The difference between standing up for what is right, and standing up for my rights can determine if I make my next move or my next wise move.

An individual called my office wanting some information about one of my customers. I declined the information because we require documentation to prove someone other than the customer can be given information. I offered a solution, but the man became belligerent. I offered a few more solutions and his temperature began to rise. In a condescending tone he said “What is your job if you can’t even do this?”

His tactic was to shame me into giving him the information, so I offered another solution. He continued to interrupt. Finally, after five attempts to help and five combative interruptive demands, I warned I would have to hang up the phone if I could not help any further. The attacks kept coming and I finally hung up.

He called back to the office and began screaming at an employee. When I heard him begin to scream expletives at my employee I snatched the phone. We exchanged words and I made it clear that while we would love to help, I could not let him talk to staff that way.

At this point I was heated and my heart was racing. He called me a couple names with expletives and I hung up again. This time he called back like nothing happened before and asked for the number where he could get help calmly.

I told him to google search it. That was not my finest moment, but don’t be all high and mighty like you wouldn’t want to.

I sat down in my chair after and thought about this moment. I could not even apply “the customer is always right” because this was not a customer. This was someone looking to be a bully. However, I could not help but regret some of my actions.

We may not all face the same situations, but we all have opportunity to choose what is right or our own rights. Teachers, Health Care Workers, Real Estate Agents or Attorneys all have opportunities to seek justice or their own rights when working.

I hope the next time I will remember the difference between standing up for what is right and standing up for my rights. When I stand up for justice; when I step in for my co-worker or employees or customers when they are being mistreated, I am standing up for what IS right.,

When I seek to pay you back for hurting my pride or challenging my authority, I am standing up for my rights.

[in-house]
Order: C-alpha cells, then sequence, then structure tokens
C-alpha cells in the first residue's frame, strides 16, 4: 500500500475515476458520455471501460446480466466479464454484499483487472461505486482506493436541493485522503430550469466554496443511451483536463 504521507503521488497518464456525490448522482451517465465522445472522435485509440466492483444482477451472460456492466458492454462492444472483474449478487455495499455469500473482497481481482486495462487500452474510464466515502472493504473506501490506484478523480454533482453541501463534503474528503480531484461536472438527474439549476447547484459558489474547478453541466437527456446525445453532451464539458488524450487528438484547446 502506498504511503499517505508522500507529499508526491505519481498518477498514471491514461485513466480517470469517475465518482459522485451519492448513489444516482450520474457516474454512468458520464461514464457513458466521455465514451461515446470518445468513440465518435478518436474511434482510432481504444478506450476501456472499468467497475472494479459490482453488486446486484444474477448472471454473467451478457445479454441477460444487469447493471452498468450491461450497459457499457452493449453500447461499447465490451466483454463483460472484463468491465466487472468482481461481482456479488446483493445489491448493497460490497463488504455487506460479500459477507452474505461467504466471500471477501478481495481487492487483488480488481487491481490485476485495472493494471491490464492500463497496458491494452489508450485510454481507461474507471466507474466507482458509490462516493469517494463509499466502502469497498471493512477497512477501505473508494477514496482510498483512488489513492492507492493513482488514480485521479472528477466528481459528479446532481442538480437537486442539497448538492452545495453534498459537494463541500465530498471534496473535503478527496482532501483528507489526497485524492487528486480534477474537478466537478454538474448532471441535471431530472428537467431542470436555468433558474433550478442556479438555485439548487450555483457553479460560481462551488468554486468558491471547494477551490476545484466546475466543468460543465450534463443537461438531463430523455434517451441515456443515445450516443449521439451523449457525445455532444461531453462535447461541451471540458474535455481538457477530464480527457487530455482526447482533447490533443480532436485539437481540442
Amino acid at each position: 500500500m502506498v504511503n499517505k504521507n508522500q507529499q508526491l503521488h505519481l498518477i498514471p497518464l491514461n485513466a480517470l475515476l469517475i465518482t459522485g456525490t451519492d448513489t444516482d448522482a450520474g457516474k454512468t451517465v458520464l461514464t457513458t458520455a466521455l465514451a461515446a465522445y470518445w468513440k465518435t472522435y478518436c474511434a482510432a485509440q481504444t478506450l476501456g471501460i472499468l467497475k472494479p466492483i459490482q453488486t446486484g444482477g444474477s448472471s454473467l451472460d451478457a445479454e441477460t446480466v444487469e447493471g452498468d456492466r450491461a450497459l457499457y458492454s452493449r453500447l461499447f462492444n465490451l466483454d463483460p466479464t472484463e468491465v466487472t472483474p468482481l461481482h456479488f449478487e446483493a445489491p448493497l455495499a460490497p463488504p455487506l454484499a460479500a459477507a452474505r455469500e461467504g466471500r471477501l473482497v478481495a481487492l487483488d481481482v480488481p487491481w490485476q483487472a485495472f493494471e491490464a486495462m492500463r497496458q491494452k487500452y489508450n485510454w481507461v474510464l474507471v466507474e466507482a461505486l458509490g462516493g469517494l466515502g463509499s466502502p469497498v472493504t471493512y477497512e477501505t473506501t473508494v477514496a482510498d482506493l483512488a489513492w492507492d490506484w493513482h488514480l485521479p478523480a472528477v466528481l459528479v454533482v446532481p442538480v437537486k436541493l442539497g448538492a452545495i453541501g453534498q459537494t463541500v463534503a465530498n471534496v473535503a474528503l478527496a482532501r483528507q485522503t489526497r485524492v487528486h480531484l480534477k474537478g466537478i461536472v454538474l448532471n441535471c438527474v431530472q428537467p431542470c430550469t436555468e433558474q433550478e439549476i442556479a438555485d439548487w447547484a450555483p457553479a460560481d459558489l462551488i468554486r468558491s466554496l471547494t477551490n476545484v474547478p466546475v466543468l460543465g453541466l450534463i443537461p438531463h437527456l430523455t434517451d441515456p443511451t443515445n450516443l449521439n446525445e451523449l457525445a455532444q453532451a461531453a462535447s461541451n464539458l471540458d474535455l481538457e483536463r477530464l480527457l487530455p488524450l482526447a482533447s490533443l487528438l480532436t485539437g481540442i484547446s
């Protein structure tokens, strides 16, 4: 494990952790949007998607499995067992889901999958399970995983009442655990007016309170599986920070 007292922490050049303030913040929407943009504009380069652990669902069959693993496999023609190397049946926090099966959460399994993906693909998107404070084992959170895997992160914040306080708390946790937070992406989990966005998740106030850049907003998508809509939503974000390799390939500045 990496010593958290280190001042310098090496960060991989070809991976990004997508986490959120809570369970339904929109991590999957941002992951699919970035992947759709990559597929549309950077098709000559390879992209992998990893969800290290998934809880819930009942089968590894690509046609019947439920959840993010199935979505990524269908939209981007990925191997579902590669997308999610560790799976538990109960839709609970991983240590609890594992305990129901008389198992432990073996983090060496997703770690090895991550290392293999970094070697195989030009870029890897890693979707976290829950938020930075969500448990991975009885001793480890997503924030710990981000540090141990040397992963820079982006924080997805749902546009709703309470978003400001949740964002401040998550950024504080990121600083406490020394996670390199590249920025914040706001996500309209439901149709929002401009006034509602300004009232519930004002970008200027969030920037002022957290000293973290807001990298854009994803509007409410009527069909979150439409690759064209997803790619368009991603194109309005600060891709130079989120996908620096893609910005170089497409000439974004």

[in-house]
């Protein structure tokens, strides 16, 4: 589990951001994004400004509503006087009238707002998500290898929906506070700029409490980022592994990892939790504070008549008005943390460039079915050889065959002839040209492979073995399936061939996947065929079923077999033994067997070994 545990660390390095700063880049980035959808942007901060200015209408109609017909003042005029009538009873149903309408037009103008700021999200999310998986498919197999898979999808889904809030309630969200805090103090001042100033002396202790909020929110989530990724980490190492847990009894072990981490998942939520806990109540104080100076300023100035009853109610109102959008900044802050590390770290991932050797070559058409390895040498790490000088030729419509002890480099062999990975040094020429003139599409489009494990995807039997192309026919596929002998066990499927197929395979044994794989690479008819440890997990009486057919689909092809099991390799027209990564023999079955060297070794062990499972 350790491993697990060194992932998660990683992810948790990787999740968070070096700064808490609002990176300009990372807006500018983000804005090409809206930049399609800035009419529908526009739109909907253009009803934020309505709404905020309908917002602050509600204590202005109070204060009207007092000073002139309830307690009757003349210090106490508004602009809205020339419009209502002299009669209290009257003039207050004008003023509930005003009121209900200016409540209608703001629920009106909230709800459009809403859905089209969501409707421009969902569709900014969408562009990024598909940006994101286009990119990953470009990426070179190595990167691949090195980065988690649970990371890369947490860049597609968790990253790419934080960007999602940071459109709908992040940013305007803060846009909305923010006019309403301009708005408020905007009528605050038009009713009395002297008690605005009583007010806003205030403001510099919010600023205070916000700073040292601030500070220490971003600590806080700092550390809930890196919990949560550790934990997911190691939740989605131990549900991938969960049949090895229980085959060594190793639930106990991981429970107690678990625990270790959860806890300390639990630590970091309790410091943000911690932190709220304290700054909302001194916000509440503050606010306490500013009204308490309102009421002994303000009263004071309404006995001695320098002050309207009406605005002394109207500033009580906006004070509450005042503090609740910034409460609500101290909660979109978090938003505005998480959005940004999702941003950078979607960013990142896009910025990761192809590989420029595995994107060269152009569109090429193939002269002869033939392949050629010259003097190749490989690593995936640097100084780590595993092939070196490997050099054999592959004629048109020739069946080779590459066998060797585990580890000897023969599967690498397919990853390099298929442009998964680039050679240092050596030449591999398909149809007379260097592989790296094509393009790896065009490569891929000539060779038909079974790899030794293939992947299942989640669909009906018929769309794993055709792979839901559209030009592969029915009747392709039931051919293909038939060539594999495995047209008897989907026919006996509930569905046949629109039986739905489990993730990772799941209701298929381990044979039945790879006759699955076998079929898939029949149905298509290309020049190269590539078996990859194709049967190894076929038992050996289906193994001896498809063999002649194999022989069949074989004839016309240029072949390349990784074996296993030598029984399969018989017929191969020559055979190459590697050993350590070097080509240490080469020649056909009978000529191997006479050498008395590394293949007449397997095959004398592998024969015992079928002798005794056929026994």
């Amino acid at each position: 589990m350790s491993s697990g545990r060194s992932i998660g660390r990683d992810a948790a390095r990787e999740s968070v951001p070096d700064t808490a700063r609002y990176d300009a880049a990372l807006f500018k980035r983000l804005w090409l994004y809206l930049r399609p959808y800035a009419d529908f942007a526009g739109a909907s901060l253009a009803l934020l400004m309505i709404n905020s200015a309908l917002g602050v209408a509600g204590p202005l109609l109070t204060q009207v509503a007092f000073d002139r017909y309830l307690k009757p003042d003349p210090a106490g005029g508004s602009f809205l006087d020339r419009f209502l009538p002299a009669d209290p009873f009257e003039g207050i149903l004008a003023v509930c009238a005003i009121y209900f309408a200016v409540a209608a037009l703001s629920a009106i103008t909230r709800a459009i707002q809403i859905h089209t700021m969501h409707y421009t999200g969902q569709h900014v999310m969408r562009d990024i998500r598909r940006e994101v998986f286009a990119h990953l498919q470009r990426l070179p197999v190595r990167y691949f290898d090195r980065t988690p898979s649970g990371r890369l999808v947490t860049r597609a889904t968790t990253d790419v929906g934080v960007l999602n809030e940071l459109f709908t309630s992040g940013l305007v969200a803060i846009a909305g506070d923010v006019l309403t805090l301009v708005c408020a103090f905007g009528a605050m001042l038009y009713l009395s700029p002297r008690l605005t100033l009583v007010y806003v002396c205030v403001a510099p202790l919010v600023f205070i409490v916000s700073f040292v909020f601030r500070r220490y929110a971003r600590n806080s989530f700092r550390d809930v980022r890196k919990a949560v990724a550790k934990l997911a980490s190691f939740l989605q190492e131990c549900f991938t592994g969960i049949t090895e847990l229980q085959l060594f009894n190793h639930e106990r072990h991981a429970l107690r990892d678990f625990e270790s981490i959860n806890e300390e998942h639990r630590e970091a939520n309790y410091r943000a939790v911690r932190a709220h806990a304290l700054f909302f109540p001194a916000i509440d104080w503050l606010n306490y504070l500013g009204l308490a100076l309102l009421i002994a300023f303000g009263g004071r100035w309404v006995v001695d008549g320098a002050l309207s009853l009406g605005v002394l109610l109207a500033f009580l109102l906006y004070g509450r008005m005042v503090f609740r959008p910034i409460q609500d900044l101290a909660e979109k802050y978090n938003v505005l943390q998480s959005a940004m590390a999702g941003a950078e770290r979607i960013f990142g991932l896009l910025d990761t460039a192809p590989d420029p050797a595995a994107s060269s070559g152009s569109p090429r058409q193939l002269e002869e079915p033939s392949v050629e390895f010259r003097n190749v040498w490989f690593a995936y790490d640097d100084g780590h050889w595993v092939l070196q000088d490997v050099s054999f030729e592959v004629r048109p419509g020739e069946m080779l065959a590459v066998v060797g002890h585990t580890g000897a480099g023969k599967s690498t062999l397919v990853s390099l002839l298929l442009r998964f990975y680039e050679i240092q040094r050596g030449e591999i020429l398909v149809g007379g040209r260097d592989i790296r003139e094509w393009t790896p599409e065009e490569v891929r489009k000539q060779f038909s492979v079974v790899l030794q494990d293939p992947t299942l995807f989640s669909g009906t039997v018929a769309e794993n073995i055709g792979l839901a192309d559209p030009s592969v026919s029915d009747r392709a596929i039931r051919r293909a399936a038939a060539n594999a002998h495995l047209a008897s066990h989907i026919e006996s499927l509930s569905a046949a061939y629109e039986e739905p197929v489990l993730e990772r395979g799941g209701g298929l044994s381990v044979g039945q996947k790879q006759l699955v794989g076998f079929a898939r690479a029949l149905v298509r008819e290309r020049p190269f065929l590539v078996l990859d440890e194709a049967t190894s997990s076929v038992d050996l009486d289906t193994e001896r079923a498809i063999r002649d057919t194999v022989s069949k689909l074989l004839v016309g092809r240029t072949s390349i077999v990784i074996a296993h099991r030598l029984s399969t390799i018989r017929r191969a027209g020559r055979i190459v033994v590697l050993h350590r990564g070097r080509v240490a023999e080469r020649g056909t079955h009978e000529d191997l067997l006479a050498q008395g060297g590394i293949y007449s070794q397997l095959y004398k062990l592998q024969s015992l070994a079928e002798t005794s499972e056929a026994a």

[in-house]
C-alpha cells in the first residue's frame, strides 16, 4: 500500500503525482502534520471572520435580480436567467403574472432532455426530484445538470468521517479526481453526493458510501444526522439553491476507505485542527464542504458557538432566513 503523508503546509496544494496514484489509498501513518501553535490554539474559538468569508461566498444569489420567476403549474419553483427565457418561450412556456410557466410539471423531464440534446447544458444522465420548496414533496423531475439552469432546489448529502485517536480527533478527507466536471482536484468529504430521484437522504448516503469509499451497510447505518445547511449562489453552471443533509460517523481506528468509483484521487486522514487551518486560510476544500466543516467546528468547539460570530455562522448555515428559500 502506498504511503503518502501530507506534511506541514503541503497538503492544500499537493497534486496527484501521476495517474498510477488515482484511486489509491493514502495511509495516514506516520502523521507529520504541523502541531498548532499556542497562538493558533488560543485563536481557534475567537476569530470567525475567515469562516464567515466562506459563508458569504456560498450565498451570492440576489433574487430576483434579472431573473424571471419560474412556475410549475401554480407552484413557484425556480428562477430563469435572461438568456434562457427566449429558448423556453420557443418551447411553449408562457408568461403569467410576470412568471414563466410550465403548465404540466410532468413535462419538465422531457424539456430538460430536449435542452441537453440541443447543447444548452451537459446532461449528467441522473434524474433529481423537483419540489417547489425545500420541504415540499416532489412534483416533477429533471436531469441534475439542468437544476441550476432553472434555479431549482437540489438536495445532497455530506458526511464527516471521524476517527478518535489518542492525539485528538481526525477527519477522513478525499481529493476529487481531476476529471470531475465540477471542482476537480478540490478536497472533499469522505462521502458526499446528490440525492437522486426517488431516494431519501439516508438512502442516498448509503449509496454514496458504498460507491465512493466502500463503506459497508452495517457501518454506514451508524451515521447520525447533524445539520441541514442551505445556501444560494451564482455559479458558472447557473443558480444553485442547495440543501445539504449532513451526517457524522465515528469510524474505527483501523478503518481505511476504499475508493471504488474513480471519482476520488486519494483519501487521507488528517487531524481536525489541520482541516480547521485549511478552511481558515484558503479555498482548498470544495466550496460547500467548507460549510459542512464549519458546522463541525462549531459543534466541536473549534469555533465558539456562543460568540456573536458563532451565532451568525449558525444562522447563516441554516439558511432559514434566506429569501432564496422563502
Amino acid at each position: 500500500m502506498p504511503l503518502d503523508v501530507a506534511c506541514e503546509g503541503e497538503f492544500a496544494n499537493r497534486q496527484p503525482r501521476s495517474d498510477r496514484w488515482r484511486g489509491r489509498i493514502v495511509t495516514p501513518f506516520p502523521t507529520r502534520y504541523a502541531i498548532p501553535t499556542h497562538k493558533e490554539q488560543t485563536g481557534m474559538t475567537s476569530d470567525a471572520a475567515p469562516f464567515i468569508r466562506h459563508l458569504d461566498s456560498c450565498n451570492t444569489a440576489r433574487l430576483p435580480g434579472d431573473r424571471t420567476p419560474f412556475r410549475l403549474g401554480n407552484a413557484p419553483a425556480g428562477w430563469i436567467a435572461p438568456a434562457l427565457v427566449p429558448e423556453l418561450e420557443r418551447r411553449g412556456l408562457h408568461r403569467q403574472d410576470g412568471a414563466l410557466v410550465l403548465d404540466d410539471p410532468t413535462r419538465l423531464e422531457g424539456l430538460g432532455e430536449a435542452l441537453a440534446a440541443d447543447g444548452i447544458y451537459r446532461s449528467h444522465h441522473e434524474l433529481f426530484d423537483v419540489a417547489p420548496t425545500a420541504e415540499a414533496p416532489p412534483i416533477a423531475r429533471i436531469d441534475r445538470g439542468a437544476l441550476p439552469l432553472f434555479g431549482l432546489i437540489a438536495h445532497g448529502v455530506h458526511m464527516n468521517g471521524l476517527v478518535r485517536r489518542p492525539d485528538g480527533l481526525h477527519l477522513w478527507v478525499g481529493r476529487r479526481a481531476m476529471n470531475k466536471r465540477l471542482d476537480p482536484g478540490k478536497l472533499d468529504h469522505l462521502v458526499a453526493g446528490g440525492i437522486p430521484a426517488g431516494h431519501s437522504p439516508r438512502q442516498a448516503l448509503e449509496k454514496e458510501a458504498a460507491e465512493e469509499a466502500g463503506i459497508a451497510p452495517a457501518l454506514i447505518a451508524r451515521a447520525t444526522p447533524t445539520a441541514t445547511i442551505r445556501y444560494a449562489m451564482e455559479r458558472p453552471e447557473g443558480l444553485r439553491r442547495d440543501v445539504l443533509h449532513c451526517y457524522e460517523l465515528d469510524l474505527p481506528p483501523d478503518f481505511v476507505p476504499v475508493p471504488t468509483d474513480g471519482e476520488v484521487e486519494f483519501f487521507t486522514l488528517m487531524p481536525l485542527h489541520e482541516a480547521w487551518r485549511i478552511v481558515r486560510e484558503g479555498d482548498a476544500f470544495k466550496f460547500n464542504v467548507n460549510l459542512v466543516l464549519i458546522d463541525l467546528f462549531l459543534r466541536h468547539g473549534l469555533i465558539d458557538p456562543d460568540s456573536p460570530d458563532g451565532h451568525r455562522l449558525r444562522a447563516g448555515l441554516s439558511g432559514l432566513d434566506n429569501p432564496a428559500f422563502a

When I am trying to determine my next wise move I can use this distinction to help me. There is a fork in the path here. I can choose to take the left path which leads to self-justification and retribution. I can choose to take the right path that leads to justice and humility.

The path that represents standing up for what IS right over MY rights will not just lead to my next nice move. It will lead to my next wise move.

I felt it rising up and so have you. We are like addicts when it comes to protecting our own rights. This drug makes me want more and always leaving me wanting more. It deteriorates relationships and keeps me from seeing the situation as it really is. It keeps me from seeing mutually beneficial outcomes because I must protect my ego at all costs.

In “Talking With Strangers”, Malcolm Gladwell provided evidence to show the effects of alcohol abuse on our brains. He said it did not make us throw off restraint as much as it made us short-sighted. We do things, he explained, without regard to how they will affect our future.

See how that is the same when we are intoxicated by our own rights?

But when I am sober, I can see what I could not before. When I seek what IS right over MY rights I have the balance to review the facts and act accordingly. I have the foresight to account for the ways my current actions will determine my future.

I will be able to make my next wise move.

Sure the lines get blurry, but we must not do the fatal thing and ignore the difference.

4 comments

  1. Great post, Casey. I appreciate the analogy of drug abuse and the inability to see clearly or even act appropriately when intoxicated. I look forward to more posts!

    Like

  2. Good blog post, Casey. I must admit, I would have told the guy to Google it as well. A wise man once shared this advice with me when making decisions, and I try to make sure I apply it, but I fall short so often. He said, Chad, “Something may not be necessarily wrong, but is it wise!” His words and your words are worth meditating on before we make our next move!

    Like

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